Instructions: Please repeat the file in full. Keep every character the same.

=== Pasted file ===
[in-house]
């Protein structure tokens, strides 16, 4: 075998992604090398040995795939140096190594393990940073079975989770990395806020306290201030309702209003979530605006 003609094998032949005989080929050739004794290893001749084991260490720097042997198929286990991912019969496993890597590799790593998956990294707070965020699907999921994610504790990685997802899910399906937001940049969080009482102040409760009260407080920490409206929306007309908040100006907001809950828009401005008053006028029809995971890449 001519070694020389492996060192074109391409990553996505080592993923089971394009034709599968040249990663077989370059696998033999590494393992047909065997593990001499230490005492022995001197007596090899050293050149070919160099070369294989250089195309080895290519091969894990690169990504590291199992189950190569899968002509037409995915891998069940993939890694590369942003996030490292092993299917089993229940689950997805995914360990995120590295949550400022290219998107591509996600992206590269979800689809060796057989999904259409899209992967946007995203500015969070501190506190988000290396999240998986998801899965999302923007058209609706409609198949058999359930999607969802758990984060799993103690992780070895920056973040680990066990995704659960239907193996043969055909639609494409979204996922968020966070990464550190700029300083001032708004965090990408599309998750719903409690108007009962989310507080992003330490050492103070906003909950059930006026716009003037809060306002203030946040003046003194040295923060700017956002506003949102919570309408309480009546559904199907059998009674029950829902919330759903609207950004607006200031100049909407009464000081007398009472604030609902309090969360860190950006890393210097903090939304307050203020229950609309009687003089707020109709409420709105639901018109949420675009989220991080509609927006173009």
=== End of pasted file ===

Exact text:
[in-house]
């Protein structure tokens, strides 16, 4: 075998992604090398040995795939140096190594393990940073079975989770990395806020306290201030309702209003979530605006 003609094998032949005989080929050739004794290893001749084991260490720097042997198929286990991912019969496993890597590799790593998956990294707070965020699907999921994610504790990685997802899910399906937001940049969080009482102040409760009260407080920490409206929306007309908040100006907001809950828009401005008053006028029809995971890449 001519070694020389492996060192074109391409990553996505080592993923089971394009034709599968040249990663077989370059696998033999590494393992047909065997593990001499230490005492022995001197007596090899050293050149070919160099070369294989250089195309080895290519091969894990690169990504590291199992189950190569899968002509037409995915891998069940993939890694590369942003996030490292092993299917089993229940689950997805995914360990995120590295949550400022290219998107591509996600992206590269979800689809060796057989999904259409899209992967946007995203500015969070501190506190988000290396999240998986998801899965999302923007058209609706409609198949058999359930999607969802758990984060799993103690992780070895920056973040680990066990995704659960239907193996043969055909639609494409979204996922968020966070990464550190700029300083001032708004965090990408599309998750719903409690108007009962989310507080992003330490050492103070906003909950059930006026716009003037809060306002203030946040003046003194040295923060700017956002506003949102919570309408309480009546559904199907059998009674029950829902919330759903609207950004607006200031100049909407009464000081007398009472604030609902309090969360860190950006890393210097903090939304307050203020229950609309009687003089707020109709409420709105639901018109949420675009989220991080509609927006173009």